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Alaskan Malador

Alaskan Malador Breed


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Dog Size

Energy Level

Dog Energy Level


Dog Trainability

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Paws 'N' Pups Ranking


Physical Characteristics:
Height: 21-23”
Weight: 50-70 lbs.
Energy Level: High
The Alaskan Malador is found in the following colors:

  • Black
  • Chocolate
  • Red
  • Blonde
  • Silver
  • Cream

Health & Longevity

Average Life Span: 10-15 years
The Alaskan Malador, a cross between a Labrador Retriever and an Alaskan Malamute, are known for being healthy and rambunctious, especially as puppies. Their origin breeds are also notable for being healthy dogs overall, but there are a few health hazards to be concerned with as your hybrid pup gets older.

Joint Dysplasia – Also known as canine arthritis, this condition affects mostly large-breed dogs because their size inevitably takes a toll on their joints. You might notice that your Alaskan Malador has a difficult time doing simple things, like squatting to use the bathroom, or jumping up on the couch. Their elbow joints might begin to look swollen and irritated. Luckily, regular trips to the vet can catch this condition before it worsens. Canine medications for inflammation and pain can help manage painful symptoms.

Entropion – Prominent in Labradors, this is a genetic eye condition where the eyelid folds inwards. Inversion can cause scratches on the cornea or skin infections from bacteria getting trapped between the lid folds. In the best cases, your vet will prescribe ointment lubricators and artificial tears to moisten the eye and encourage the lid to fold back into a normal position. In the worst cases, the condition requires surgery to correct.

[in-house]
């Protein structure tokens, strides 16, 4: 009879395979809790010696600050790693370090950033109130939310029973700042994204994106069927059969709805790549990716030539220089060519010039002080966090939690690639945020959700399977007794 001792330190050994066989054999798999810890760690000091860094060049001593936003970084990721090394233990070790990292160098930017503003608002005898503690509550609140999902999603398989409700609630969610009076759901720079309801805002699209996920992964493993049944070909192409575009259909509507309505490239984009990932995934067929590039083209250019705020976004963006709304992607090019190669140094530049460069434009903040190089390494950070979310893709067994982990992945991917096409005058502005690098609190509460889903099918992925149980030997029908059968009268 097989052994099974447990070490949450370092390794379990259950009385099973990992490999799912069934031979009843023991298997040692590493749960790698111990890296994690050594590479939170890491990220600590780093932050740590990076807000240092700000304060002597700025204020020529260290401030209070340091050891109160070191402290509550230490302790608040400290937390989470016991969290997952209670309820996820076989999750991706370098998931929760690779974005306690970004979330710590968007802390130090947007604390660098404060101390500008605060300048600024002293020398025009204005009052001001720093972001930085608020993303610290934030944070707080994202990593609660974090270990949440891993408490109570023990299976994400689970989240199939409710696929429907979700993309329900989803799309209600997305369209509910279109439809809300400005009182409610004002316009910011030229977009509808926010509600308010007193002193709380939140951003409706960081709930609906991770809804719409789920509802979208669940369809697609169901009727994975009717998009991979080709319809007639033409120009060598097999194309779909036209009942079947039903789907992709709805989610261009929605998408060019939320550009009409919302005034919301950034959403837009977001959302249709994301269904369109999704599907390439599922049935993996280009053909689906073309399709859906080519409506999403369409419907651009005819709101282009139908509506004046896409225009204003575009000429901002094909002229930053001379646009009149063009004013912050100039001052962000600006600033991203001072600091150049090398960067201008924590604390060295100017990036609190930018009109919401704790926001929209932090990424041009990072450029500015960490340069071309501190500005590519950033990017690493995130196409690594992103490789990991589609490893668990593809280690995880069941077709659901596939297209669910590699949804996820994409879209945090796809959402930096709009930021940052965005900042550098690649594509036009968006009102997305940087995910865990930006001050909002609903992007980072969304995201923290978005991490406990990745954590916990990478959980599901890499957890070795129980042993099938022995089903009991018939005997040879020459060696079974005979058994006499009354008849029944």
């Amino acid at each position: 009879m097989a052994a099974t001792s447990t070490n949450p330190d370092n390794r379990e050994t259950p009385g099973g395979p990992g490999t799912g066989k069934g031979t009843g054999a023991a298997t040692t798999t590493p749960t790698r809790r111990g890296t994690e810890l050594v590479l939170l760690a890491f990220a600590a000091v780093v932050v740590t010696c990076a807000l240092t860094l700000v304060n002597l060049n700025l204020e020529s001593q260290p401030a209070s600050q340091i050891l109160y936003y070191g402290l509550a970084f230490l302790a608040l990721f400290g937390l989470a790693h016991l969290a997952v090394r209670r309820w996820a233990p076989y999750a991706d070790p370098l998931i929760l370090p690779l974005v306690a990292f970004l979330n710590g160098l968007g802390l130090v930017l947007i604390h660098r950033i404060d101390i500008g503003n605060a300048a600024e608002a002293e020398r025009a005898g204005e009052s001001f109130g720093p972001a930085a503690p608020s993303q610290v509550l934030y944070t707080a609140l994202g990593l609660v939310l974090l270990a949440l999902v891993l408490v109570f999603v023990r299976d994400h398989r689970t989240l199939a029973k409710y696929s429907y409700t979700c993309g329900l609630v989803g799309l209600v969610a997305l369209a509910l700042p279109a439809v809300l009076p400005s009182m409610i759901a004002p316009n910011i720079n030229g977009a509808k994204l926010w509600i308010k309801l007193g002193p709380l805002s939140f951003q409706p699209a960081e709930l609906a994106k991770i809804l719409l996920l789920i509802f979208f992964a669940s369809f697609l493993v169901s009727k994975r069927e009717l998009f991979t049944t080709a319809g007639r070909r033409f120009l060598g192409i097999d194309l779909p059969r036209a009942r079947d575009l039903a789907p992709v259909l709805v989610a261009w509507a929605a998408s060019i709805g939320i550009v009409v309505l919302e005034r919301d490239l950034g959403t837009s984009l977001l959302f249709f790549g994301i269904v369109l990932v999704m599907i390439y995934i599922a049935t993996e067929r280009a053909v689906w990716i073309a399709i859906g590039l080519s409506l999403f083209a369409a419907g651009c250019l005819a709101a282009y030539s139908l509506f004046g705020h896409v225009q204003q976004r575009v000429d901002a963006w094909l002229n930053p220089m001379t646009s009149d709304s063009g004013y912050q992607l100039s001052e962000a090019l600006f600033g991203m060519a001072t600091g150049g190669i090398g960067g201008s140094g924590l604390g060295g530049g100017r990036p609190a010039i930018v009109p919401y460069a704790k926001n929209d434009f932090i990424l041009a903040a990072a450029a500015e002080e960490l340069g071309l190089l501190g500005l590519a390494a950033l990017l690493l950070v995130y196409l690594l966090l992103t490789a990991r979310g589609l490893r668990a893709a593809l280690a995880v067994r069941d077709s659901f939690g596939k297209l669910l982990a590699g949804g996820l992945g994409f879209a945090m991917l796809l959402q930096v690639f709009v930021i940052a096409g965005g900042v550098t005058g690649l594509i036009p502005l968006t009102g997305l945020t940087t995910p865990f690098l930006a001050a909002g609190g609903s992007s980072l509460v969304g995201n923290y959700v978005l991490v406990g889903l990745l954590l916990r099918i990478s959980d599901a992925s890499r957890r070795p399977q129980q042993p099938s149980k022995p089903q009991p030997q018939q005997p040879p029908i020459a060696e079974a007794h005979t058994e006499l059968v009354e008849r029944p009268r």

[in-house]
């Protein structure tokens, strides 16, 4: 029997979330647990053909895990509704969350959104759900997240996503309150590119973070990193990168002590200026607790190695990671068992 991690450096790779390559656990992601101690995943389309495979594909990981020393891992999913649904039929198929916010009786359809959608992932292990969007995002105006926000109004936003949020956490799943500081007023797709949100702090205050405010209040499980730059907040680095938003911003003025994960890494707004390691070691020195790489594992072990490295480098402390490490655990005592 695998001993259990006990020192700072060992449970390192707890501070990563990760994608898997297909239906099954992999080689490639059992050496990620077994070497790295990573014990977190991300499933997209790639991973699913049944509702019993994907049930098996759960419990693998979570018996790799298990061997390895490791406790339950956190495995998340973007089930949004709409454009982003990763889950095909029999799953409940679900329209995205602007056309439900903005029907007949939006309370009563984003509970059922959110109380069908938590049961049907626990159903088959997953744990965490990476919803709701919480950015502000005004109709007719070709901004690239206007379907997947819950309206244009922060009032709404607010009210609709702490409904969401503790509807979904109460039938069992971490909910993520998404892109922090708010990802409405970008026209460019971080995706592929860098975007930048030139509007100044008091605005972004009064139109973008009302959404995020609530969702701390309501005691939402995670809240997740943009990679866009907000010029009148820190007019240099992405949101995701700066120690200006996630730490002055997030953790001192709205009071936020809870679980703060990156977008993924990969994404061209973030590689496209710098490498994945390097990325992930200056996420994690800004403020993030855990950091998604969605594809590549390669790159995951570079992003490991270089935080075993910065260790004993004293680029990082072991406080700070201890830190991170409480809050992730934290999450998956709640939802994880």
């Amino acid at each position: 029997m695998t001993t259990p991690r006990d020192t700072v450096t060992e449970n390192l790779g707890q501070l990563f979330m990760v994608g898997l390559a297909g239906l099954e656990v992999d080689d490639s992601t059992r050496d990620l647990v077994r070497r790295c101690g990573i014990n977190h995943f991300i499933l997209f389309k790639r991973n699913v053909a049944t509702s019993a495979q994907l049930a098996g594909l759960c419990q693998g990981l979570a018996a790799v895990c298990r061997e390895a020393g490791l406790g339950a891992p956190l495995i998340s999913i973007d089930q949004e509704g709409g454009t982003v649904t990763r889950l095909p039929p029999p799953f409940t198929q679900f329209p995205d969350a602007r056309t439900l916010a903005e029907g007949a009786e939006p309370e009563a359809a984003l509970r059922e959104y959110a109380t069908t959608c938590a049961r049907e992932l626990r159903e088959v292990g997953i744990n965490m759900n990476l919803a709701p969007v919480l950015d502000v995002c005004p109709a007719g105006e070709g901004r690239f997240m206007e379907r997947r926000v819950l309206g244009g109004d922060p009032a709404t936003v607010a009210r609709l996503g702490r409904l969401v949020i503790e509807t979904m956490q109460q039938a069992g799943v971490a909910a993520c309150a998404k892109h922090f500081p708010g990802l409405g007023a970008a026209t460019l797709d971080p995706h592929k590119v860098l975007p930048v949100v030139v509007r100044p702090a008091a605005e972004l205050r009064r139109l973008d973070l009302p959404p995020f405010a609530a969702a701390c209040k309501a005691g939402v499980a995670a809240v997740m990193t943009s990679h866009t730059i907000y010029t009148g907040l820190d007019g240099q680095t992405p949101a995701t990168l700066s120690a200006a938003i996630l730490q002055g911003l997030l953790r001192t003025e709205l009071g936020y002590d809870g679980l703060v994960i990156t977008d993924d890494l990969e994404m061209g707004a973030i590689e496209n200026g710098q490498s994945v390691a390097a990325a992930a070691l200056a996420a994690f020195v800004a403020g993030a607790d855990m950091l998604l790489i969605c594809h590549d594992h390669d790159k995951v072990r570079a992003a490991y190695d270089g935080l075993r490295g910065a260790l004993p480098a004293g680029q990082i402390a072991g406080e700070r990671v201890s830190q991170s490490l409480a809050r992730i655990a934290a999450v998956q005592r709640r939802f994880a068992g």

Alaskan Maladors have a reputation for being resilient to most diseases and conditions that commonly affect big dogs. Thanks to their parent breeds, these crossbreeds have good genes for a long, healthy life. With regular veterinary visits and good healthcare, your pup could live between 10-15 years.

Temperament & Train-ability

Devoted, loyal, and friendly, the Alaskan Malador is a great family companion and protector for kids. These crossbreeds quickly imprint and bond with the members of their family, dedicating themselves to the protection and happiness of their loved ones. Alaskan Maladors would prefer to be with their humans at all times, which means they do not make for good outside dogs or day-crated canines. Left to their own devices, these pups can become bored quickly, and that leads to the destruction of their surroundings. Keep them well-entertained with chew toys and your company.

While wary of strangers, these pups rarely bite, choosing to remain docile and laid back. However, if they feel that their loved ones are being threatened, the Alaskan Malador will let out a rumbling growl to warn the perceived threat. If strangers are friendly and approach with non-threatening movements, these pups are more than happy to receive tummy rubs and plenty of affection.

Alaskan Maladors require a lot of time and patience to train. Where the Labrador genes in them are happy to do as you instruct, the Malamute side is fiercely independent and stubborn. Perseverance is key to dealing with the training difficulties of this crossbreed. Be determined and consistent by using a rewards system. Establish dominance as the pack leader with clear, concise, repeated commands. Let your Alaskan Malador know that you, as the Alpha, expect follow-through on those commands.